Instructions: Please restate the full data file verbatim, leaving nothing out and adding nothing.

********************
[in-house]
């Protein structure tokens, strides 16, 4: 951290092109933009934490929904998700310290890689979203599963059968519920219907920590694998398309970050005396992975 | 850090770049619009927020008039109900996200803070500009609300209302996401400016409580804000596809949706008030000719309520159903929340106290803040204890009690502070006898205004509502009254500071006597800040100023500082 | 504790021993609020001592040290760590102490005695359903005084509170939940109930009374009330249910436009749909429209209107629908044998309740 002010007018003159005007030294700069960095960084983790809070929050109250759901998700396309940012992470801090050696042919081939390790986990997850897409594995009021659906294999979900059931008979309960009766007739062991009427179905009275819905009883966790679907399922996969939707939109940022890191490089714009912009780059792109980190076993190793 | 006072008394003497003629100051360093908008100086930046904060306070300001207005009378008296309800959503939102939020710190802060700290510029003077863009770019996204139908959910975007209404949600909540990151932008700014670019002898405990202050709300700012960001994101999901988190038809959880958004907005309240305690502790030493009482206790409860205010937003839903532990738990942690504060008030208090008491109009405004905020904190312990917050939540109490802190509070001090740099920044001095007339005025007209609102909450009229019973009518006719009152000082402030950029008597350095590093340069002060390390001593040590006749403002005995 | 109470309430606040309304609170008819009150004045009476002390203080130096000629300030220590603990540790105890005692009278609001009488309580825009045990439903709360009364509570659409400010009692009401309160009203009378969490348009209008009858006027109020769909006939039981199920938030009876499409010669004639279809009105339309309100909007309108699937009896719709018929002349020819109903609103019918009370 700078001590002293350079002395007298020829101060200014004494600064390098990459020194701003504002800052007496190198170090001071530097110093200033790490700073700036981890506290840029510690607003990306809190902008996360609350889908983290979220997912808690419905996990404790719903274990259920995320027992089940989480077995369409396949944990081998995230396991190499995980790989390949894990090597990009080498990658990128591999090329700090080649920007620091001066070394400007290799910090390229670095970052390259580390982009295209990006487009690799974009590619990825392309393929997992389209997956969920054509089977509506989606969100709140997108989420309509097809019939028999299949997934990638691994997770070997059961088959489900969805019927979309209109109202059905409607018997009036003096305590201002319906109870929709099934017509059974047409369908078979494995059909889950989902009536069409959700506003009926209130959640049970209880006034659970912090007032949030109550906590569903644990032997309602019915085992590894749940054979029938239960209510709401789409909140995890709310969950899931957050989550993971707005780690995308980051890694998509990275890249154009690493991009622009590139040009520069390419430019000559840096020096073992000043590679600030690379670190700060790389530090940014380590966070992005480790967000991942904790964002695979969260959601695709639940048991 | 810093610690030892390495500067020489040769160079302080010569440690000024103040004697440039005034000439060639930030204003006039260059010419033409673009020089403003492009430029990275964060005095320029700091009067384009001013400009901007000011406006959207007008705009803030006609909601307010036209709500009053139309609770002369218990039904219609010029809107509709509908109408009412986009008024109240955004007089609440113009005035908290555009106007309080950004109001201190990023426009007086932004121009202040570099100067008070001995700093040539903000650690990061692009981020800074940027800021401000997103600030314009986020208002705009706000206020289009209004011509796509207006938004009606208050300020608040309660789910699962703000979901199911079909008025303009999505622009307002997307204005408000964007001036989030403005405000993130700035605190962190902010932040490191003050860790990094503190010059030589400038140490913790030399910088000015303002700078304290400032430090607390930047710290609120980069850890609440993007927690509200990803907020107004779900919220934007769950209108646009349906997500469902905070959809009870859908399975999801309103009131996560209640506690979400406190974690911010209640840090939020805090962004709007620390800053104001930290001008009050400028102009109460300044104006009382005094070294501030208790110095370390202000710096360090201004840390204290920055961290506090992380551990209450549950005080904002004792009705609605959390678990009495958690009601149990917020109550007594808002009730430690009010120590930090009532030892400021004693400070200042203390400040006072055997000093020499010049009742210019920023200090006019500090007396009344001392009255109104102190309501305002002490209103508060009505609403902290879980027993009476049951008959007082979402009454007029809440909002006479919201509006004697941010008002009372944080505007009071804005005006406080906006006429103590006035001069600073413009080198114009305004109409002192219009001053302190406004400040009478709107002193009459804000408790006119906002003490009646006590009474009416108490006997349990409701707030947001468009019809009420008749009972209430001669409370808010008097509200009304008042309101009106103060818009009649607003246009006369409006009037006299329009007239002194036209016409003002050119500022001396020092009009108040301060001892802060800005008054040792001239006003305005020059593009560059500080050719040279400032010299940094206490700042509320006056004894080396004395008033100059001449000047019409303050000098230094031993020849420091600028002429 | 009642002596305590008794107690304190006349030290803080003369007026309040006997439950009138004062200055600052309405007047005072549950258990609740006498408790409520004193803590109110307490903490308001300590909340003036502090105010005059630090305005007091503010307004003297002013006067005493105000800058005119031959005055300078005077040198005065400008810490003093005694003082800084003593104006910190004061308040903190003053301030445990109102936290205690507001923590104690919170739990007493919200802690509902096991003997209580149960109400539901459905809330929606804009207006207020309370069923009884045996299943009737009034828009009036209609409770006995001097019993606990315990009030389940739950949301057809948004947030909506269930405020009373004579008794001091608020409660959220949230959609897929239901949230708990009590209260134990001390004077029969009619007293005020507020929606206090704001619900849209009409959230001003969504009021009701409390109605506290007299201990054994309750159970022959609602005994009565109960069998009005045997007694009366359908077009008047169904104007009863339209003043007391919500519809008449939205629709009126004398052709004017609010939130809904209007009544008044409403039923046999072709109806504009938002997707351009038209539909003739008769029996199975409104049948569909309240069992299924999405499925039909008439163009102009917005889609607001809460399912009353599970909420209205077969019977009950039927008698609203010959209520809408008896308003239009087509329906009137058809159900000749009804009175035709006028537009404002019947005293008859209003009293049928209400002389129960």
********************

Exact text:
[in-house]
């Protein structure tokens, strides 16, 4: 951290092109933009934490929904998700310290890689979203599963059968519920219907920590694998398309970050005396992975 | 850090770049619009927020008039109900996200803070500009609300209302996401400016409580804000596809949706008030000719309520159903929340106290803040204890009690502070006898205004509502009254500071006597800040100023500082 | 504790021993609020001592040290760590102490005695359903005084509170939940109930009374009330249910436009749909429209209107629908044998309740 002010007018003159005007030294700069960095960084983790809070929050109250759901998700396309940012992470801090050696042919081939390790986990997850897409594995009021659906294999979900059931008979309960009766007739062991009427179905009275819905009883966790679907399922996969939707939109940022890191490089714009912009780059792109980190076993190793 | 006072008394003497003629100051360093908008100086930046904060306070300001207005009378008296309800959503939102939020710190802060700290510029003077863009770019996204139908959910975007209404949600909540990151932008700014670019002898405990202050709300700012960001994101999901988190038809959880958004907005309240305690502790030493009482206790409860205010937003839903532990738990942690504060008030208090008491109009405004905020904190312990917050939540109490802190509070001090740099920044001095007339005025007209609102909450009229019973009518006719009152000082402030950029008597350095590093340069002060390390001593040590006749403002005995 | 109470309430606040309304609170008819009150004045009476002390203080130096000629300030220590603990540790105890005692009278609001009488309580825009045990439903709360009364509570659409400010009692009401309160009203009378969490348009209008009858006027109020769909006939039981199920938030009876499409010669004639279809009105339309309100909007309108699937009896719709018929002349020819109903609103019918009370 700078001590002293350079002395007298020829101060200014004494600064390098990459020194701003504002800052007496190198170090001071530097110093200033790490700073700036981890506290840029510690607003990306809190902008996360609350889908983290979220997912808690419905996990404790719903274990259920995320027992089940989480077995369409396949944990081998995230396991190499995980790989390949894990090597990009080498990658990128591999090329700090080649920007620091001066070394400007290799910090390229670095970052390259580390982009295209990006487009690799974009590619990825392309393929997992389209997956969920054509089977509506989606969100709140997108989420309509097809019939028999299949997934990638691994997770070997059961088959489900969805019927979309209109109202059905409607018997009036003096305590201002319906109870929709099934017509059974047409369908078979494995059909889950989902009536069409959700506003009926209130959640049970209880006034659970912090007032949030109550906590569903644990032997309602019915085992590894749940054979029938239960209510709401789409909140995890709310969950899931957050989550993971707005780690995308980051890694998509990275890249154009690493991009622009590139040009520069390419430019000559840096020096073992000043590679600030690379670190700060790389530090940014380590966070992005480790967000991942904790964002695979969260959601695709639940048991 | 810093610690030892390495500067020489040769160079302080010569440690000024103040004697440039005034000439060639930030204003006039260059010419033409673009020089403003492009430029990275964060005095320029700091009067384009001013400009901007000011406006959207007008705009803030006609909601307010036209709500009053139309609770002369218990039904219609010029809107509709509908109408009412986009008024109240955004007089609440113009005035908290555009106007309080950004109001201190990023426009007086932004121009202040570099100067008070001995700093040539903000650690990061692009981020800074940027800021401000997103600030314009986020208002705009706000206020289009209004011509796509207006938004009606208050300020608040309660789910699962703000979901199911079909008025303009999505622009307002997307204005408000964007001036989030403005405000993130700035605190962190902010932040490191003050860790990094503190010059030589400038140490913790030399910088000015303002700078304290400032430090607390930047710290609120980069850890609440993007927690509200990803907020107004779900919220934007769950209108646009349906997500469902905070959809009870859908399975999801309103009131996560209640506690979400406190974690911010209640840090939020805090962004709007620390800053104001930290001008009050400028102009109460300044104006009382005094070294501030208790110095370390202000710096360090201004840390204290920055961290506090992380551990209450549950005080904002004792009705609605959390678990009495958690009601149990917020109550007594808002009730430690009010120590930090009532030892400021004693400070200042203390400040006072055997000093020499010049009742210019920023200090006019500090007396009344001392009255109104102190309501305002002490209103508060009505609403902290879980027993009476049951008959007082979402009454007029809440909002006479919201509006004697941010008002009372944080505007009071804005005006406080906006006429103590006035001069600073413009080198114009305004109409002192219009001053302190406004400040009478709107002193009459804000408790006119906002003490009646006590009474009416108490006997349990409701707030947001468009019809009420008749009972209430001669409370808010008097509200009304008042309101009106103060818009009649607003246009006369409006009037006299329009007239002194036209016409003002050119500022001396020092009009108040301060001892802060800005008054040792001239006003305005020059593009560059500080050719040279400032010299940094206490700042509320006056004894080396004395008033100059001449000047019409303050000098230094031993020849420091600028002429 | 009642002596305590008794107690304190006349030290803080003369007026309040006997439950009138004062200055600052309405007047005072549950258990609740006498408790409520004193803590109110307490903490308001300590909340003036502090105010005059630090305005007091503010307004003297002013006067005493105000800058005119031959005055300078005077040198005065400008810490003093005694003082800084003593104006910190004061308040903190003053301030445990109102936290205690507001923590104690919170739990007493919200802690509902096991003997209580149960109400539901459905809330929606804009207006207020309370069923009884045996299943009737009034828009009036209609409770006995001097019993606990315990009030389940739950949301057809948004947030909506269930405020009373004579008794001091608020409660959220949230959609897929239901949230708990009590209260134990001390004077029969009619007293005020507020929606206090704001619900849209009409959230001003969504009021009701409390109605506290007299201990054994309750159970022959609602005994009565109960069998009005045997007694009366359908077009008047169904104007009863339209003043007391919500519809008449939205629709009126004398052709004017609010939130809904209007009544008044409403039923046999072709109806504009938002997707351009038209539909003739008769029996199975409104049948569909309240069992299924999405499925039909008439163009102009917005889609607001809460399912009353599970909420209205077969019977009950039927008698609203010959209520809408008896308003239009087509329906009137058809159900000749009804009175035709006028537009404002019947005293008859209003009293049928209400002389129960």